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In this lesson we will look at AutoFilters, AdvancedFilters and Range names. AutoFilters and AdvancedFilters will refer most often to a range of data set up in a table or list, while Range names can refer to any type of data. We will start by looking at how a table or list should be set up to take full advantage of AutoFilters and AdvancedFilters. The ability for these two features to operate to their full capabilities can often hinge on the data they are being used on.
In the context we are discussing here, a table is no more than a list with more than one column of data. A list is often referred to in the context of a table as well. The 'good practice' that applies to setting up a list will aid us greatly when we need to filter down our data via the use of the AutoFilter and AdvancedFilter. When we extract data via the use of Lookup functions or Database functions we can be a little less stringent in how we set up our table or list. This is because we can always compensate with the aid of a function and probably still get our result. However, having said this we should always set up our list or table as well as possible. When we use Excels built-in features they will and do assume a lot about the layout and setting up of your data. They do have a degree of flexibility but more often than not you will find it easier to follow the guidelines for setting up your table or list.
Let's look at what I believe to be the most important aspects of setting up a table or list. The term Filters will be in reference to AutoFilters and AdvancedFilters.
Headings. This is a must! They should always be in the row directly above your data. Never have a blank row between your data and the headings. Make them distinct in some way eg; Bold them.
Leave at least three blank rows above your headings. These can be used for formulas, critical data etc. You can hide the rows if you wish.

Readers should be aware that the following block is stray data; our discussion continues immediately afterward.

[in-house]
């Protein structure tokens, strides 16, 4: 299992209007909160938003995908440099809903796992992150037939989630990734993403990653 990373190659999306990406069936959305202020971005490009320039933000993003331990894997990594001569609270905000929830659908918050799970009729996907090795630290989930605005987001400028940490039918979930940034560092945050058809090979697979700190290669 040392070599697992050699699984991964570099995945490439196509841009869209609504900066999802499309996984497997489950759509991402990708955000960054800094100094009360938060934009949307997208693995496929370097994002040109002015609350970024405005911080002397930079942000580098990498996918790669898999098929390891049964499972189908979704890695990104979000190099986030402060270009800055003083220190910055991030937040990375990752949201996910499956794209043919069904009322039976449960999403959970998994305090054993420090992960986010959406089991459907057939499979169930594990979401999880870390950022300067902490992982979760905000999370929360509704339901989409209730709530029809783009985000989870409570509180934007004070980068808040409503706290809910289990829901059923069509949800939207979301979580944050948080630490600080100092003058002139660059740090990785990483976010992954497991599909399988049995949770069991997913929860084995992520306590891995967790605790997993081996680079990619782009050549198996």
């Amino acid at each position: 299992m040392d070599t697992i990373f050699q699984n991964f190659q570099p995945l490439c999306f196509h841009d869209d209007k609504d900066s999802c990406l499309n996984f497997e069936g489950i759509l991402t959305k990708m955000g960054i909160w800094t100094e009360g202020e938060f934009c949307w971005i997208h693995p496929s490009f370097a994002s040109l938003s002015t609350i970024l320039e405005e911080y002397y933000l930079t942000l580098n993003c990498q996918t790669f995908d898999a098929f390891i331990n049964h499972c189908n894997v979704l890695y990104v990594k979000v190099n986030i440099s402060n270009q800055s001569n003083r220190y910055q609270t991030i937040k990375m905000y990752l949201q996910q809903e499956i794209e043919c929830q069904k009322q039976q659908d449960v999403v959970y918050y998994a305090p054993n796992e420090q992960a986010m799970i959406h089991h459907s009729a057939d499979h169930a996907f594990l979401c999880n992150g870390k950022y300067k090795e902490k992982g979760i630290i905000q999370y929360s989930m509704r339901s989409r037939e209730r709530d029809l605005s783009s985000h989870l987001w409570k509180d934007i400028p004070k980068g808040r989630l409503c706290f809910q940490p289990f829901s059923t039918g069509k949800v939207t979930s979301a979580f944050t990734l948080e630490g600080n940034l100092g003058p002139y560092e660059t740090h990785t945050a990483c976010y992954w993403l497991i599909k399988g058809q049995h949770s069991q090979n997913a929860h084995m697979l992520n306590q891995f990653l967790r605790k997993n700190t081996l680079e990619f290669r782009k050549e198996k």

If you have more than one list, use another Worksheet for each list. This way you can use Filters on any list without it interfering with another list.
Organise your data so that related data is close. This will make reading from a Filtered list much easier.
Filters will only hide rows not columns.
If you have data that needs to be seen all the time don't place it to the left or right of your data as it will be hidden once you apply Filters.
If you do have more than one list or table on the same Worksheet leave at least one blank column between your lists and tables. This will aid Excel in recognising them as separate.
Avoid blank cells within your data.
Sort your list or Data. This is not so much for Filters, but for the person reading the data.
If we follow these guidelines as close as possible, using Filters will be a relatively easy task.
The first type of Filter we will look at is the AutoFilter.
Excels AutoFilter is one Excels most useful features as it allows us to quickly and easily view data from within a table or list by hiding data we do not want to view. It does this by hiding rows that are within our data. One thing to keep in mind about the fact that it hides rows is that all 256 columns within the row will be hidden. It not possible to hide only a specified amount of columns. So hiding a row means the entire row!